There are some misconceptions about disabled workers that keep employers from considering them when hiring. We debunk five of them.
Nearly one in four New Zealanders identify as disabled, according to the Stats NZ Disability Survey 2013. This means you may already have someone employed in your business that identifies as disabled. Or you may have applicants in your area interested in working for you.
There are many kinds of disability, including physical, sensory, intellectual and mental health related. A disability may be visible or hidden, permanent or temporary and could have a minor or major impact on a person’s life. No two people are the same, and no two people with the same disability experience it in the same way.
Disabled people are an untapped talent pool that can help transform a business’s culture, customer relationships and performance for the better. To get you prepared for your next hiring decision, here are five myths busted about hiring disabled employees.
Most disabled people don’t need anything different to do their job. For those that do, the cost is usually minimal.
Flexible work arrangements are the most common support needed, especially in regards to hours. Technology has removed many barriers faced by disabled people as well. It’s good to have an open dialogue with a disabled employee about what support they need to be successful in their work.
If there are costs associated with making your workplace more accessible for a disabled employee, there are programmes and funding that can help. For example, if you hire a hearing-impaired person, you may need to install flashing fire alarms. Your disabled employee could apply for funding to cover the costs.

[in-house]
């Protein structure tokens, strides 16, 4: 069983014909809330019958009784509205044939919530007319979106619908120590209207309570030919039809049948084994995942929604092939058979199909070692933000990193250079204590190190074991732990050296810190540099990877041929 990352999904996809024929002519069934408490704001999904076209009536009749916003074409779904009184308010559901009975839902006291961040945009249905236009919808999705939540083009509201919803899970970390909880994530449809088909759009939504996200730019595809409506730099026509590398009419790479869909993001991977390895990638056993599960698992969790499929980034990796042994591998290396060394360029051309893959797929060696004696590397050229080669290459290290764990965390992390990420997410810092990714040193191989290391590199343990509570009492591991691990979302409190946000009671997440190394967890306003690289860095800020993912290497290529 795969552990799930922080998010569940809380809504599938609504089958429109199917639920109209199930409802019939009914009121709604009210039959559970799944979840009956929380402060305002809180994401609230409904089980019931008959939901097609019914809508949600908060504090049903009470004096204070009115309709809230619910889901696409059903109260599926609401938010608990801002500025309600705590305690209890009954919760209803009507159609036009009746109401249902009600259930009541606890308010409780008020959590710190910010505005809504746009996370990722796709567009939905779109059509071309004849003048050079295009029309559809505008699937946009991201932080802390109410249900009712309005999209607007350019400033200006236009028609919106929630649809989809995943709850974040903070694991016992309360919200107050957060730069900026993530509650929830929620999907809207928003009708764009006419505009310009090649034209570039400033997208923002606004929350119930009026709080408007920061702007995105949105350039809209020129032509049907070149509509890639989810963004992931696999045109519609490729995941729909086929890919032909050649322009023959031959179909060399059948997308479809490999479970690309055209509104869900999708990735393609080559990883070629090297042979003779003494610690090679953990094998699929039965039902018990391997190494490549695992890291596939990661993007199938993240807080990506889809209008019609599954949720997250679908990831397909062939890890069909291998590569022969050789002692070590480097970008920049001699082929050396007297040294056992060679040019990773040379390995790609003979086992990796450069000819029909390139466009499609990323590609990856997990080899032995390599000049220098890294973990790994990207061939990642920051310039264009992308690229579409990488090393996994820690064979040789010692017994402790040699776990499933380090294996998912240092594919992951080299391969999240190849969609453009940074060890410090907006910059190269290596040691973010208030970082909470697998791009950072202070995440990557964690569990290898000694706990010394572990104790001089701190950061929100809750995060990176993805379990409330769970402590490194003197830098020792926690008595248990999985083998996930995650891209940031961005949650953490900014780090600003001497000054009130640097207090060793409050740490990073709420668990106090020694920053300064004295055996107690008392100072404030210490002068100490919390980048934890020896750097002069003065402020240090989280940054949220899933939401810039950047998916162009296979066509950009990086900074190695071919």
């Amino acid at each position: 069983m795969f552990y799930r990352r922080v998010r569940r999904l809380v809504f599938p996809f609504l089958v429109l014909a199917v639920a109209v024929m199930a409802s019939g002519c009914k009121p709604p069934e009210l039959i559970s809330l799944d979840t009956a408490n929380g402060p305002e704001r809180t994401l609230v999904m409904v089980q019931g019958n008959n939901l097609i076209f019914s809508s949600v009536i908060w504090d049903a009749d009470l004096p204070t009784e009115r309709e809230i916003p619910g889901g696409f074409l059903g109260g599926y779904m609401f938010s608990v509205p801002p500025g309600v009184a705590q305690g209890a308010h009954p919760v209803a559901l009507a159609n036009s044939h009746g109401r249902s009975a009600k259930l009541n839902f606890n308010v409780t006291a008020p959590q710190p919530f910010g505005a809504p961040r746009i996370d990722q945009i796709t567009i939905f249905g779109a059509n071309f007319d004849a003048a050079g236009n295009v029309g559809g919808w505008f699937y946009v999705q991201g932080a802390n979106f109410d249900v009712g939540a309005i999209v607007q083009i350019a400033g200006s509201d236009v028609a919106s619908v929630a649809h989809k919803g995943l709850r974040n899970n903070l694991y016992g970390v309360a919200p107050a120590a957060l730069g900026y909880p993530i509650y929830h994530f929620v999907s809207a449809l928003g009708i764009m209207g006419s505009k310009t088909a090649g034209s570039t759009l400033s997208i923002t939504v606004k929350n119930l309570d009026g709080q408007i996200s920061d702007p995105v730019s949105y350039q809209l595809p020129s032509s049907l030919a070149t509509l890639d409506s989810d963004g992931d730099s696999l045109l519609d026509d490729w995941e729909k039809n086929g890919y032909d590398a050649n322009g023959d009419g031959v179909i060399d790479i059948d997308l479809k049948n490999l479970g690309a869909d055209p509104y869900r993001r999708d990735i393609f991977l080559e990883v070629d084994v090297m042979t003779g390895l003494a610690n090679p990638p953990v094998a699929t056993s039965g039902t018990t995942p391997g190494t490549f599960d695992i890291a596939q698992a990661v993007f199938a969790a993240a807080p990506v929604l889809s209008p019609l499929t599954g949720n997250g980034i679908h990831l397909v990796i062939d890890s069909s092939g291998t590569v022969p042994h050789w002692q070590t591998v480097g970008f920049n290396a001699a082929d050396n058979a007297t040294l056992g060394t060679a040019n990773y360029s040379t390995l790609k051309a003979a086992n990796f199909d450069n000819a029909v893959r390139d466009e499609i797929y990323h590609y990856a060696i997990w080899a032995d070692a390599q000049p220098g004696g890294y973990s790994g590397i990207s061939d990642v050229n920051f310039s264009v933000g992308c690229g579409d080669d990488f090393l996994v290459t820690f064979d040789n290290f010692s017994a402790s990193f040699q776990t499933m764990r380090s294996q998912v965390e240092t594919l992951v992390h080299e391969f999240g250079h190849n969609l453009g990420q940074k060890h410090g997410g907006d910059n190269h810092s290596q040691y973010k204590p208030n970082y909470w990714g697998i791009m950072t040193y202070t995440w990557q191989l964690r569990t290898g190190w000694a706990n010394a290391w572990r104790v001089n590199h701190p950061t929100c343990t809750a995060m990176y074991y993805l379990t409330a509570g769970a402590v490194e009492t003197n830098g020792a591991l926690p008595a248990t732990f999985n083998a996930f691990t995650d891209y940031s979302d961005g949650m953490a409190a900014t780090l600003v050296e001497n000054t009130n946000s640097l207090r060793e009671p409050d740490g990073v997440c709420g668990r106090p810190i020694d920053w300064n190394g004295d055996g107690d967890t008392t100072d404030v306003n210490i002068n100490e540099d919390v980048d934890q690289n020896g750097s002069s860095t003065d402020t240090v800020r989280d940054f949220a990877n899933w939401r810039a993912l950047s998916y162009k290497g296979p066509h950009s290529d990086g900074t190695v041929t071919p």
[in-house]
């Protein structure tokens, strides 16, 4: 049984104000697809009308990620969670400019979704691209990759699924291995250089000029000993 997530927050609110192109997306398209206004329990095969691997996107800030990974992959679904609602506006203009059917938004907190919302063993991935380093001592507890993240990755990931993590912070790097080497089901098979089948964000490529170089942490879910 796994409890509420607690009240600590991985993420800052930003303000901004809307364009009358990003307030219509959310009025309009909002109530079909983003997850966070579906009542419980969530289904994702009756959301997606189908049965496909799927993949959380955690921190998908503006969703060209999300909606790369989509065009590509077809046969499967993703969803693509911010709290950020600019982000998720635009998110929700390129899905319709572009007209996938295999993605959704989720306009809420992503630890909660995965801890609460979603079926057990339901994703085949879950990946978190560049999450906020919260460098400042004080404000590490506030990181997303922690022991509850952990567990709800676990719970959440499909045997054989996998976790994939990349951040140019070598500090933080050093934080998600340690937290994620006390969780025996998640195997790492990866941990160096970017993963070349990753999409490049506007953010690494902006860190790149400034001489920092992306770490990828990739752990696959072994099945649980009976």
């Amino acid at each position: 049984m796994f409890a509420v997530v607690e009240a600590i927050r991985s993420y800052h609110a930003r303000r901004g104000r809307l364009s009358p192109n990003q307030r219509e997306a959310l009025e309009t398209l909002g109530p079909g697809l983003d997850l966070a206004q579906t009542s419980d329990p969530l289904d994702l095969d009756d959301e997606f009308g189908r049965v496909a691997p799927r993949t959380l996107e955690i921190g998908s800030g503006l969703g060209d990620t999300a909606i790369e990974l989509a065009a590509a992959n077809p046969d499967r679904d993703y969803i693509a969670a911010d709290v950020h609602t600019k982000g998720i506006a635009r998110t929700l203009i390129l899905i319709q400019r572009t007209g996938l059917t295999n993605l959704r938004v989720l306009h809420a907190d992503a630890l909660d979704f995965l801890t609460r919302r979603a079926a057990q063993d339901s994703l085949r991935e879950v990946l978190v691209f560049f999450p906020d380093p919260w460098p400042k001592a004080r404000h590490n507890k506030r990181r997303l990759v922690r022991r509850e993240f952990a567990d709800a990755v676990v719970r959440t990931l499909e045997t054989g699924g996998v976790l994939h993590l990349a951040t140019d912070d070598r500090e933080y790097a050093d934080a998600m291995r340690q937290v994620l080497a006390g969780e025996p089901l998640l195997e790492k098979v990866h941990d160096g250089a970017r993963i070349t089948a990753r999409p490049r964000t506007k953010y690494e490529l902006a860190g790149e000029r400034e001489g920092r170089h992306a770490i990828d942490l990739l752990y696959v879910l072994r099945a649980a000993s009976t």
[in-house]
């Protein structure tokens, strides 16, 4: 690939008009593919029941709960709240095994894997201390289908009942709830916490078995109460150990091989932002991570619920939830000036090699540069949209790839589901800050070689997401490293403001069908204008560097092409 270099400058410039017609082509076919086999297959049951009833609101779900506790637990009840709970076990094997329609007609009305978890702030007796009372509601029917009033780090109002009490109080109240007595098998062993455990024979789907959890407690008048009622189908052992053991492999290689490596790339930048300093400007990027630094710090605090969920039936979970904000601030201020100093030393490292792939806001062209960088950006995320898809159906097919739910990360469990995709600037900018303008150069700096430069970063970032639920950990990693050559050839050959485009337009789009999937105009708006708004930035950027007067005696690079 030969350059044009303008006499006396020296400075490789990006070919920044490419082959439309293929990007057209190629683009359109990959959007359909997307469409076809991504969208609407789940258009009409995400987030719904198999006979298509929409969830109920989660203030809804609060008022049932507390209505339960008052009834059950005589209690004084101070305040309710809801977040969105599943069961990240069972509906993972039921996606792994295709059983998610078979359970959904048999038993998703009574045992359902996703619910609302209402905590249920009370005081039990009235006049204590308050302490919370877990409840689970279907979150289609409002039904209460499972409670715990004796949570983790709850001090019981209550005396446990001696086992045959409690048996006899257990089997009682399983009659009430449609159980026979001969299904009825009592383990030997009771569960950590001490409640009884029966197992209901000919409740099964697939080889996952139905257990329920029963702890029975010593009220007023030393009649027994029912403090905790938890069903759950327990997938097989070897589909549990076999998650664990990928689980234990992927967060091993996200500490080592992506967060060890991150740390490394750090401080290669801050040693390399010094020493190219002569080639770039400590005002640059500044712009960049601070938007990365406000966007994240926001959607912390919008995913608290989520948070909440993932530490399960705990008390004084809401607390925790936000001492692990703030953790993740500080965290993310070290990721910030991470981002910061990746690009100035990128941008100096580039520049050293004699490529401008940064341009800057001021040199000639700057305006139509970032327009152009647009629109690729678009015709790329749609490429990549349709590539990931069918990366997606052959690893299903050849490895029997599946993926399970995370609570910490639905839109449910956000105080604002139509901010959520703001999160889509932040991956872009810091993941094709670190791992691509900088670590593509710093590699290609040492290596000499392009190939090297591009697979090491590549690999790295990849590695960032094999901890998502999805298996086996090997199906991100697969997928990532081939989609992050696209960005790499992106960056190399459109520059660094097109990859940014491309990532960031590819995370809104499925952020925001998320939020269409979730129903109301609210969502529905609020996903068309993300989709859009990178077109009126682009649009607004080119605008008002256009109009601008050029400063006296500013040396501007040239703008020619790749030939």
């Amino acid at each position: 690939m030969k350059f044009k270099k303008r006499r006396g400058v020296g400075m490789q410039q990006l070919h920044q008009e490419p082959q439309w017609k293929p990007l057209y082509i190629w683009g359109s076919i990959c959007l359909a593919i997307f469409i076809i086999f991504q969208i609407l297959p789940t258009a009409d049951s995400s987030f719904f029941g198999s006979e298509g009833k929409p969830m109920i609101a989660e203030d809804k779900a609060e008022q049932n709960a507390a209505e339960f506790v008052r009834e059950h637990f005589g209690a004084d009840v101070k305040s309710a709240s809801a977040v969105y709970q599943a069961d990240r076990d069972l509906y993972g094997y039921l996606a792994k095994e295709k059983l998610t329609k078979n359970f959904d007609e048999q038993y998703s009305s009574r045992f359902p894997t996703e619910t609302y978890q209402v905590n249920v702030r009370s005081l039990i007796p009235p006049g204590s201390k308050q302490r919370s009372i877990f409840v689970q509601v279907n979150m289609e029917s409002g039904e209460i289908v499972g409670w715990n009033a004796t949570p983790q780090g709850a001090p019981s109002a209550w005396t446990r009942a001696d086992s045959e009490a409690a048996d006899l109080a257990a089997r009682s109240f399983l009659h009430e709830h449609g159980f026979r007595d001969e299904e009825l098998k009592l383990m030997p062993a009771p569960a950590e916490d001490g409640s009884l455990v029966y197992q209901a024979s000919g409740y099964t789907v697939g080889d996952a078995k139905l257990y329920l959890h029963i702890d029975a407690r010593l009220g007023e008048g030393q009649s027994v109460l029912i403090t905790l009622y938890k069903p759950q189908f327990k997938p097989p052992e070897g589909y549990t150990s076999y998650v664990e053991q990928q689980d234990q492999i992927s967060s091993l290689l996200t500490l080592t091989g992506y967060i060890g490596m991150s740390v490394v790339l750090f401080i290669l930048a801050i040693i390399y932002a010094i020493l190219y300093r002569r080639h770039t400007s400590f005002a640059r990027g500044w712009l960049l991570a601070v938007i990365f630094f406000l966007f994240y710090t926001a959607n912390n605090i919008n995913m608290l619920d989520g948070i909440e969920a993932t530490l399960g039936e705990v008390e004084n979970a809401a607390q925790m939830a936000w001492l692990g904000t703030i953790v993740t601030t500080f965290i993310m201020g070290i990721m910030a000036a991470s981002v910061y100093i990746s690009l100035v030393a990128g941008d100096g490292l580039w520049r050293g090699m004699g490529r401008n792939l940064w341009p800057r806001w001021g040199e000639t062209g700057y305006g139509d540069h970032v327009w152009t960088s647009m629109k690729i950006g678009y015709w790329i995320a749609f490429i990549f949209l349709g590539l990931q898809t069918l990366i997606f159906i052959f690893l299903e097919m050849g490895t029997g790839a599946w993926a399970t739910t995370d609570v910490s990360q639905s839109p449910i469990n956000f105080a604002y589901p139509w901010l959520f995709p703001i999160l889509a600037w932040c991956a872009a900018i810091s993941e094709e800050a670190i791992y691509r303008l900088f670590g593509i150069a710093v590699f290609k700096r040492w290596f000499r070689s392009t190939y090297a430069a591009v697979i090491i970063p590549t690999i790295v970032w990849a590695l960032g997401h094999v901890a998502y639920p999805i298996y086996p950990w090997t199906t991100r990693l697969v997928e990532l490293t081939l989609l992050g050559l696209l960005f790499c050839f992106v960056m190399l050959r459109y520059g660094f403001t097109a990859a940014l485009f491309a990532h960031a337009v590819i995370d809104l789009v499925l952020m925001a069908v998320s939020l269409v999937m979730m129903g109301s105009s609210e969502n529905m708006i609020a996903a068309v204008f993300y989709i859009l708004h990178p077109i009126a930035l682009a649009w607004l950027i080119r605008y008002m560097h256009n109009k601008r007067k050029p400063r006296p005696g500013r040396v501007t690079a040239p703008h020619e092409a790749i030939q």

Financial help and wages(external link) — Employment New Zealand
Disabled employees often have fewer health and safety issues than non-disabled workers. This is because in managing their impairment from the start, the employer and the employee will have developed strategies to address the health and safety risks. Whether your employee is disabled or not, your approach to health and safety should remain the same.
Studies have shown disabled workers tend to be loyal employees and stay in their jobs longer than non-disabled workers. Higher retention rates mean a more stable workforce. It could also have a positive impact on your bottom line, with lower induction and training costs.
A diverse workforce speaks to a diverse set of customers. Changing your workplace to accommodate a disabled worker may also help accommodate some of your customers. For example, making the font larger on signs within a store may help a visually-impaired employee do their job just as much as it will help a visually-impaired customer find their way around.
There’s a lot of support available to help you through the process of recruiting and employing a disabled person.
Employment New Zealand offer tips about each step of the hiring process like recruitment and interviewing. They also outline ways to help you retain and support disabled employees as well as additional resources for employers.
Hiring disabled people(external link) — Employment New Zealand
Keeping disabled employees(external link) — Employment New Zealand
Disability information and resources for employers(external link) — Employment New Zealand
The Lead Toolkit from the State Services Commission is another handy guide for business owners, leadership teams, managers and human resources teams to help them employ disabled people within their business. Even though the guide was originally made for the public sector, it’s useful for other industries as well.
Lead Toolkit(external link) — State Services Commission